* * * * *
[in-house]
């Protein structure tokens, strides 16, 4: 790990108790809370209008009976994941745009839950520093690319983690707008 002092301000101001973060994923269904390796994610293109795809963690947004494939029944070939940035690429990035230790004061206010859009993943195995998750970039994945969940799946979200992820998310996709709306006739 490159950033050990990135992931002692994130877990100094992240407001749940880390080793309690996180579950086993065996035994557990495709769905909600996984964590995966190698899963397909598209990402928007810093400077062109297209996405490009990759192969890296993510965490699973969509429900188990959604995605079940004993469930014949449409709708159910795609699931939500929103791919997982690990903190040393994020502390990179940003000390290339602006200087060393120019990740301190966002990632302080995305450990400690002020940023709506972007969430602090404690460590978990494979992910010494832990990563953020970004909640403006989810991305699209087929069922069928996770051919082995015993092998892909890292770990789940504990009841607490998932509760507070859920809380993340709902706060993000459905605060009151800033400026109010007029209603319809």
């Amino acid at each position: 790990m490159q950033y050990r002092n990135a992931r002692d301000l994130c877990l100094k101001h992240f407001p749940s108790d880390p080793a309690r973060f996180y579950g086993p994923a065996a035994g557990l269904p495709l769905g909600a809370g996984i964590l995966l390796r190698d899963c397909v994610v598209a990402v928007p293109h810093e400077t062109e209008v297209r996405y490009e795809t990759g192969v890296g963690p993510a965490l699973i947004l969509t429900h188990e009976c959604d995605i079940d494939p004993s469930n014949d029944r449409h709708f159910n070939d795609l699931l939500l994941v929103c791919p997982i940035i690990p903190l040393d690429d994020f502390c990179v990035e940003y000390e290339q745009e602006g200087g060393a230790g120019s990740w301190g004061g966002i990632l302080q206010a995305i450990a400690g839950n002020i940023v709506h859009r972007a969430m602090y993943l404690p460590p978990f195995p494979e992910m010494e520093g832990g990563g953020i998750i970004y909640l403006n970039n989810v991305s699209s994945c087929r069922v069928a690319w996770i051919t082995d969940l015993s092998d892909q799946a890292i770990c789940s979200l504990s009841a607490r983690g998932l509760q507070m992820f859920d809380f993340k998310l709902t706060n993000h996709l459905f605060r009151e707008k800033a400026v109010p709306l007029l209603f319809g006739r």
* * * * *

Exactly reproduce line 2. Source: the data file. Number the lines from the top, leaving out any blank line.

């Protein structure tokens, strides 16, 4: 790990108790809370209008009976994941745009839950520093690319983690707008 002092301000101001973060994923269904390796994610293109795809963690947004494939029944070939940035690429990035230790004061206010859009993943195995998750970039994945969940799946979200992820998310996709709306006739 490159950033050990990135992931002692994130877990100094992240407001749940880390080793309690996180579950086993065996035994557990495709769905909600996984964590995966190698899963397909598209990402928007810093400077062109297209996405490009990759192969890296993510965490699973969509429900188990959604995605079940004993469930014949449409709708159910795609699931939500929103791919997982690990903190040393994020502390990179940003000390290339602006200087060393120019990740301190966002990632302080995305450990400690002020940023709506972007969430602090404690460590978990494979992910010494832990990563953020970004909640403006989810991305699209087929069922069928996770051919082995015993092998892909890292770990789940504990009841607490998932509760507070859920809380993340709902706060993000459905605060009151800033400026109010007029209603319809």